I’ll bring a tent, sleeping bag and pad (we’ll be camping every night); but they’ll carry that stuff – I’ll ride my bike.  I would normally bring a pump. (I’m going to try CO2 inflators for emergencies on this trip, since the pump in my previous Davidson bike

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The Davidson

picture won’t fit on this bike frame) I’ll carry a patch kit, tire levers, spare tubes, spare tire (though I’ll be riding on new tires), spare spokes (though I’ll be riding new wheels), spoke wrench, freehub removal tool to get at drive side spokes, a spare chain, connecting links, and chain tool, lubricant for chain and brakes (hubs, bottom bracket, and headset have ceramic sealed bearings and are fairly new so should not need any attention). Spare cables (though, again, I will have fairly new cables in place).

The company I’m riding with has mechanics available (for a fee) and the ability to order parts to be delivered along the way for anything I didn’t foresee.  I will only carry what I reasonably expect to need on a given day. The rest will be available to me in the evenings (including a pump for keeping tire pressures optimal, so I’ll bring the CO2 inflators for emergencies only).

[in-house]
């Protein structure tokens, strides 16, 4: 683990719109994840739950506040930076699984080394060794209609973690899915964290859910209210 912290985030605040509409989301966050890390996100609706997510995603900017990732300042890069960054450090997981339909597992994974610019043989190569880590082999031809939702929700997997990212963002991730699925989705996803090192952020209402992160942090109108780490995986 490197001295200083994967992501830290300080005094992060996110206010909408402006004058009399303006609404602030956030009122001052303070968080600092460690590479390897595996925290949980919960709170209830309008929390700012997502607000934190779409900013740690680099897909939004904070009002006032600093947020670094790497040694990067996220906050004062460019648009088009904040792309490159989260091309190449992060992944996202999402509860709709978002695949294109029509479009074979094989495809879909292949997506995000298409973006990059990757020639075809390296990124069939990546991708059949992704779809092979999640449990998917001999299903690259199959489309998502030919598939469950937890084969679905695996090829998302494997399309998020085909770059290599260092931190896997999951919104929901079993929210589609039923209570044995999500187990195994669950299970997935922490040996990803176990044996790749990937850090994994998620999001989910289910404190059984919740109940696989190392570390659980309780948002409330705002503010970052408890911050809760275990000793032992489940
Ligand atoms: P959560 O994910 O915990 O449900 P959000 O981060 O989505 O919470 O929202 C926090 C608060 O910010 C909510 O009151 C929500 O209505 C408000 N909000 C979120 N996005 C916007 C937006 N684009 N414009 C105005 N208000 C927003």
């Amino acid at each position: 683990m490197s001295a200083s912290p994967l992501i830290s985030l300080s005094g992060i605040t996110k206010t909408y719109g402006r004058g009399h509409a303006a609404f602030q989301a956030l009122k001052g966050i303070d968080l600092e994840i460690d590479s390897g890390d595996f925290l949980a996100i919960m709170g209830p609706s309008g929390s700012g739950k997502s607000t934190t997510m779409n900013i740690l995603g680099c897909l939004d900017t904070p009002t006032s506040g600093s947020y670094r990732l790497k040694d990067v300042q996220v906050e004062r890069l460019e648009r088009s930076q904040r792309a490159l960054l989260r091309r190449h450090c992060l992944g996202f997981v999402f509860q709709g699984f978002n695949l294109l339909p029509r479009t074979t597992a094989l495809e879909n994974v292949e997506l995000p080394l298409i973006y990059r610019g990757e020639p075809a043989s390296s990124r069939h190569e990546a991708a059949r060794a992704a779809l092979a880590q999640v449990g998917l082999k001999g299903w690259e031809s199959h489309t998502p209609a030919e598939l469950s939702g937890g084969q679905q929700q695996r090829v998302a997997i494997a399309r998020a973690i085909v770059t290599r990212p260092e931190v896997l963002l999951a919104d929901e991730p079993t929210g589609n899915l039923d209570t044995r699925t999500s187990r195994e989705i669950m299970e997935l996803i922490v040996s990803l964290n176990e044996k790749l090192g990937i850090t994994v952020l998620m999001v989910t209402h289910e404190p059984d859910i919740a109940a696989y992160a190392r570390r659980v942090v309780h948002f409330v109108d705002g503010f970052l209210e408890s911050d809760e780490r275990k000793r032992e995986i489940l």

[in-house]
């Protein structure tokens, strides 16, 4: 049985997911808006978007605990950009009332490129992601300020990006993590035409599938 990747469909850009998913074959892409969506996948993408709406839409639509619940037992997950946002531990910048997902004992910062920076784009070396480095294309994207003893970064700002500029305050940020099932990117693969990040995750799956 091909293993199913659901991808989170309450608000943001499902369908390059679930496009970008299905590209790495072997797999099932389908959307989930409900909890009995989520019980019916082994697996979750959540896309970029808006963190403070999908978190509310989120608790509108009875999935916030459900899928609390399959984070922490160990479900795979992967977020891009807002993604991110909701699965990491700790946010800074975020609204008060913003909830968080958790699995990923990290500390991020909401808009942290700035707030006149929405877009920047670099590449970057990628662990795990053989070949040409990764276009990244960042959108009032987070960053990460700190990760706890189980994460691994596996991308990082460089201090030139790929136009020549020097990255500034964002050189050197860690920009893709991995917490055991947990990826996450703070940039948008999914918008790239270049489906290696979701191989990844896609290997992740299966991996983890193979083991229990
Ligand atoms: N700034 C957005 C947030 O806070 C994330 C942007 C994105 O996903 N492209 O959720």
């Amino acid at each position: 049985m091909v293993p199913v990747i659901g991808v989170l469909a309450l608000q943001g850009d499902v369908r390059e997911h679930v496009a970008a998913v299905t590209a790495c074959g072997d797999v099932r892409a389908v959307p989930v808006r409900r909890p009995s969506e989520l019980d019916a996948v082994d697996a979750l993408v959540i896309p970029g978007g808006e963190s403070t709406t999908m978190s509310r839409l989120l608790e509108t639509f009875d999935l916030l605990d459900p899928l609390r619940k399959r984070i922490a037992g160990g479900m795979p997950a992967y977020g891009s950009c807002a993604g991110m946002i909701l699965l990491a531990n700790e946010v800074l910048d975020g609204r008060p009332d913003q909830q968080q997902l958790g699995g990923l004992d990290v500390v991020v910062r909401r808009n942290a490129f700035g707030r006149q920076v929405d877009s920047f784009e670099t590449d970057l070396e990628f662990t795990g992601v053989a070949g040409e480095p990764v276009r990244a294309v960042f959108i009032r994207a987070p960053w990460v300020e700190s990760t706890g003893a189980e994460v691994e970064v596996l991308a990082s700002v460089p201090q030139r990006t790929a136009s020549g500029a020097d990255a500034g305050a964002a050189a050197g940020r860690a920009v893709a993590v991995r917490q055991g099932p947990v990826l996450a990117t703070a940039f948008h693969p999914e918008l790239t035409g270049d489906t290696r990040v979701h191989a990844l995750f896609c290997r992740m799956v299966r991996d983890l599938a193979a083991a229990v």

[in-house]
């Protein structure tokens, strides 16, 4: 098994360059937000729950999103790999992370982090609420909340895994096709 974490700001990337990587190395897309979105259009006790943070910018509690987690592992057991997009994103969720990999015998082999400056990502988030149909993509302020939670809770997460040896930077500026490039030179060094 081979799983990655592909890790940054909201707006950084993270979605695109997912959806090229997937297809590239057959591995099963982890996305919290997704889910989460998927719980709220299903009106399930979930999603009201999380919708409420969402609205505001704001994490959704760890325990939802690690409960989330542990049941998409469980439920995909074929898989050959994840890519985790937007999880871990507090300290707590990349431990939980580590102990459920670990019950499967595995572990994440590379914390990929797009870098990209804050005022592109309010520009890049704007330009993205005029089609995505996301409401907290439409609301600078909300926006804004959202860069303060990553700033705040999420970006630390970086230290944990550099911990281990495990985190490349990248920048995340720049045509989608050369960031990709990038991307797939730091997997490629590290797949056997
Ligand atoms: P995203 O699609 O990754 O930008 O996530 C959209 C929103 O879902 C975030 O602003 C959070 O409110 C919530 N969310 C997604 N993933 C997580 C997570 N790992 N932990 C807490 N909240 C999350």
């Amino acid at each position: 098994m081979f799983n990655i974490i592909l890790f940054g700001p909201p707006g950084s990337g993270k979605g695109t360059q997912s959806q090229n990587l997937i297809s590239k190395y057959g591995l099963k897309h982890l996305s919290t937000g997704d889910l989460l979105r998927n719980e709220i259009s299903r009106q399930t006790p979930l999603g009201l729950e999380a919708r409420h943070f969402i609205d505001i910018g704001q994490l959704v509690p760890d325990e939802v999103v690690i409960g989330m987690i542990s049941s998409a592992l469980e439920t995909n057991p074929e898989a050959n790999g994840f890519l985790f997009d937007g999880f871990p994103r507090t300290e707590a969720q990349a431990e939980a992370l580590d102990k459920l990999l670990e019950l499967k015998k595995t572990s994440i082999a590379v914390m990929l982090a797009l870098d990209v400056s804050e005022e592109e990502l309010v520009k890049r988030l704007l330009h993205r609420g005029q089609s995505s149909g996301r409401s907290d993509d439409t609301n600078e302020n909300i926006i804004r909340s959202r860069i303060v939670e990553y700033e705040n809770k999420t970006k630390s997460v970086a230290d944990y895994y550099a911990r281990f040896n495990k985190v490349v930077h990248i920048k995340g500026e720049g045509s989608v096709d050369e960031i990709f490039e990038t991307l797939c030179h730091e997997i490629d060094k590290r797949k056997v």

I’m having second thoughts on the day I edit this. In my youth, Campagnolo parts were available at every quality bike shop. Now the evil empire (Shimano) has such a stranglehold on the market that Campagnolo parts can be hard to find in the US. Should I be riding a Shimano-equipped bike to make it easier to get spares? Stay tuned.

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Campagnolo components – wise for a cross country trip?

I’ll also carry some favorite snacks, electrolyte replacement, multiple sets of riding clothes and mild detergent to wash them every night. The best prevention for saddle sores is to wear clean clothes every day and change as soon as the ride is over. After ride clothes will probably be pretty limited and basic.  I will bring rainwear for riding.

I plan to buy a cell phone for the trip (I don’t yet have one – update – now I do). I’ll carry it during the day to use as a camera so I can post photos (day one will include a picture of us dipping our wheels in the Pacific Ocean) and I plan to use it in the evenings to write this blog, rather than carry a computer.  I’m bringing a solar charging system that I bought on IndieGoGo. I understand we will have showers available every night. I haven’t decided what books to bring (or if I’ll read on my phone like modern people do).

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Your blogger, Ebbetts Pass, 1992 Death Ride (jersey from the year before)

Most importantly, I will be bringing a nearly new and very light bike, with a wide gear range. I will be bringing a trained body.  While I have ridden 130 miles in a day, crossing 5 mountain passes and climbing 15,000 feet; and I have ridden (an average of) 85 miles/day for 6 days; this is an endeavor way beyond anything I have done. I know how to train. I have trained for riding. I have trained for martial arts and other sports.  This is quantitatively different, but qualitatively the same thing.  I am also 65 years old, which was not the case for those other endeavors.